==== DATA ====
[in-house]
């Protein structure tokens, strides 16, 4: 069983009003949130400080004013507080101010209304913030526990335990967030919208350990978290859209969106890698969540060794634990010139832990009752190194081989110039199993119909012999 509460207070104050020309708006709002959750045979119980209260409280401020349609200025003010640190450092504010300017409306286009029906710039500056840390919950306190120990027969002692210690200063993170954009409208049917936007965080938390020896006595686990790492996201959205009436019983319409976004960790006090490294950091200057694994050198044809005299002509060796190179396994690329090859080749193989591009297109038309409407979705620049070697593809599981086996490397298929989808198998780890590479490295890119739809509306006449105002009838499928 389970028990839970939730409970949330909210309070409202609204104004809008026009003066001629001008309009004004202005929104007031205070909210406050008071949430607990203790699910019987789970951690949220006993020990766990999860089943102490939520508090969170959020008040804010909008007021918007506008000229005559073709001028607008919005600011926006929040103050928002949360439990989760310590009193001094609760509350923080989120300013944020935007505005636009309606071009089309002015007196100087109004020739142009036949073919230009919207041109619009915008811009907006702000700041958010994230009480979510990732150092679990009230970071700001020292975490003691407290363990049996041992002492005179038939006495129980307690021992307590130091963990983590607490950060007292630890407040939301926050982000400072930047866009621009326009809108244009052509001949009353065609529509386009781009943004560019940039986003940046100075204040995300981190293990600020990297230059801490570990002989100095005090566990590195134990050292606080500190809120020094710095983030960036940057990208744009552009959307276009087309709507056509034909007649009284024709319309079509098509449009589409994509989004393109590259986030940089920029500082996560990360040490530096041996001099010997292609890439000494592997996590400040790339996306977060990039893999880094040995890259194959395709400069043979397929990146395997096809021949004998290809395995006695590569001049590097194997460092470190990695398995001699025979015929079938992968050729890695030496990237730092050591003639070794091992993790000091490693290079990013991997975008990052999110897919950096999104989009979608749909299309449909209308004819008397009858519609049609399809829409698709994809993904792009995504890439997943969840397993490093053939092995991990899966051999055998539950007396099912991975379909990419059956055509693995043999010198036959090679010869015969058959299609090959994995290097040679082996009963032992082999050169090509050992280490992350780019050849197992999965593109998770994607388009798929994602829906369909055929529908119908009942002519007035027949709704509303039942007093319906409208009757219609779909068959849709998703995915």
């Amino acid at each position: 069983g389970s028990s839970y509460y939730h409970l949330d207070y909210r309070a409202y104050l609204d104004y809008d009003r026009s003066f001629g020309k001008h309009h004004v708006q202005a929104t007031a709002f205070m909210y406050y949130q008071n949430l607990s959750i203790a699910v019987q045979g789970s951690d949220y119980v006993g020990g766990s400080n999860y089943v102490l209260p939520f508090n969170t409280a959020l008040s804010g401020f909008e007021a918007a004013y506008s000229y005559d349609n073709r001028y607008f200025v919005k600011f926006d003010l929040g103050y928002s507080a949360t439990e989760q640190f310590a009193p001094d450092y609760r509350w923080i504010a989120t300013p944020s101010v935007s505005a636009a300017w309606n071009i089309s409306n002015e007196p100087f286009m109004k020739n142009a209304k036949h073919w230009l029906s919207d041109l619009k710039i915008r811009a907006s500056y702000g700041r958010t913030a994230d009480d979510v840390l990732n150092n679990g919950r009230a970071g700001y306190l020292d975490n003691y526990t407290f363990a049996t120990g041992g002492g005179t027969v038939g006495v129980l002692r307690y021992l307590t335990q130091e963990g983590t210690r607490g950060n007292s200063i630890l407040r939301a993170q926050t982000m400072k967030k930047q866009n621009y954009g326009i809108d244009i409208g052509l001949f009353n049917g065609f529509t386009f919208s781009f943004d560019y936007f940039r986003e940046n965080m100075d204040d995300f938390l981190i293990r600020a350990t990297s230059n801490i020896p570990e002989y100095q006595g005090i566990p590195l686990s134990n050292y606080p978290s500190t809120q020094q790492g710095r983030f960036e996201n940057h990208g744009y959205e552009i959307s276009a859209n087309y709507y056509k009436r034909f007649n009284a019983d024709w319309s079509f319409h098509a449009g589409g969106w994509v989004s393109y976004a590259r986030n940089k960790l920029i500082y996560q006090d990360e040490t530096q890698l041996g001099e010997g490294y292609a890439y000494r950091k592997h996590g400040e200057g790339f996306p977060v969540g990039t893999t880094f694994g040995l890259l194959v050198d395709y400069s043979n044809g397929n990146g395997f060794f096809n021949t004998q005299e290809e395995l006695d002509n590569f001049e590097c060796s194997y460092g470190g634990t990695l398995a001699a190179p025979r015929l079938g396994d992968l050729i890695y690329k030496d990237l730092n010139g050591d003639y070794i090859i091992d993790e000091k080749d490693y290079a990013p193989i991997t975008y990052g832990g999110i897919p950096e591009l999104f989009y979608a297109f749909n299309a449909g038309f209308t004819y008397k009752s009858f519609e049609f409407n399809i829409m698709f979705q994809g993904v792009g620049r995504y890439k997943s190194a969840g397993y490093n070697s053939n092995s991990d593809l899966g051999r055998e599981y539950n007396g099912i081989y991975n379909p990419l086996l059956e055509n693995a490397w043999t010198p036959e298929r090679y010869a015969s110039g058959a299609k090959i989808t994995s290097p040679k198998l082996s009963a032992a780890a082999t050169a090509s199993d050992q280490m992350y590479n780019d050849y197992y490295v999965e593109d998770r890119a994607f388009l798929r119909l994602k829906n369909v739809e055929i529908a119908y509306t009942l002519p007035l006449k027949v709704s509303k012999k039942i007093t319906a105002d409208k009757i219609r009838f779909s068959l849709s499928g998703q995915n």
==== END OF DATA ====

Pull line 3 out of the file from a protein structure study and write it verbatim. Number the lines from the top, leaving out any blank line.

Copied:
């Amino acid at each position: 069983g389970s028990s839970y509460y939730h409970l949330d207070y909210r309070a409202y104050l609204d104004y809008d009003r026009s003066f001629g020309k001008h309009h004004v708006q202005a929104t007031a709002f205070m909210y406050y949130q008071n949430l607990s959750i203790a699910v019987q045979g789970s951690d949220y119980v006993g020990g766990s400080n999860y089943v102490l209260p939520f508090n969170t409280a959020l008040s804010g401020f909008e007021a918007a004013y506008s000229y005559d349609n073709r001028y607008f200025v919005k600011f926006d003010l929040g103050y928002s507080a949360t439990e989760q640190f310590a009193p001094d450092y609760r509350w923080i504010a989120t300013p944020s101010v935007s505005a636009a300017w309606n071009i089309s409306n002015e007196p100087f286009m109004k020739n142009a209304k036949h073919w230009l029906s919207d041109l619009k710039i915008r811009a907006s500056y702000g700041r958010t913030a994230d009480d979510v840390l990732n150092n679990g919950r009230a970071g700001y306190l020292d975490n003691y526990t407290f363990a049996t120990g041992g002492g005179t027969v038939g006495v129980l002692r307690y021992l307590t335990q130091e963990g983590t210690r607490g950060n007292s200063i630890l407040r939301a993170q926050t982000m400072k967030k930047q866009n621009y954009g326009i809108d244009i409208g052509l001949f009353n049917g065609f529509t386009f919208s781009f943004d560019y936007f940039r986003e940046n965080m100075d204040d995300f938390l981190i293990r600020a350990t990297s230059n801490i020896p570990e002989y100095q006595g005090i566990p590195l686990s134990n050292y606080p978290s500190t809120q020094q790492g710095r983030f960036e996201n940057h990208g744009y959205e552009i959307s276009a859209n087309y709507y056509k009436r034909f007649n009284a019983d024709w319309s079509f319409h098509a449009g589409g969106w994509v989004s393109y976004a590259r986030n940089k960790l920029i500082y996560q006090d990360e040490t530096q890698l041996g001099e010997g490294y292609a890439y000494r950091k592997h996590g400040e200057g790339f996306p977060v969540g990039t893999t880094f694994g040995l890259l194959v050198d395709y400069s043979n044809g397929n990146g395997f060794f096809n021949t004998q005299e290809e395995l006695d002509n590569f001049e590097c060796s194997y460092g470190g634990t990695l398995a001699a190179p025979r015929l079938g396994d992968l050729i890695y690329k030496d990237l730092n010139g050591d003639y070794i090859i091992d993790e000091k080749d490693y290079a990013p193989i991997t975008y990052g832990g999110i897919p950096e591009l999104f989009y979608a297109f749909n299309a449909g038309f209308t004819y008397k009752s009858f519609e049609f409407n399809i829409m698709f979705q994809g993904v792009g620049r995504y890439k997943s190194a969840g397993y490093n070697s053939n092995s991990d593809l899966g051999r055998e599981y539950n007396g099912i081989y991975n379909p990419l086996l059956e055509n693995a490397w043999t010198p036959e298929r090679y010869a015969s110039g058959a299609k090959i989808t994995s290097p040679k198998l082996s009963a032992a780890a082999t050169a090509s199993d050992q280490m992350y590479n780019d050849y197992y490295v999965e593109d998770r890119a994607f388009l798929r119909l994602k829906n369909v739809e055929i529908a119908y509306t009942l002519p007035l006449k027949v709704s509303k012999k039942i007093t319906a105002d409208k009757i219609r009838f779909s068959l849709s499928g998703q995915n």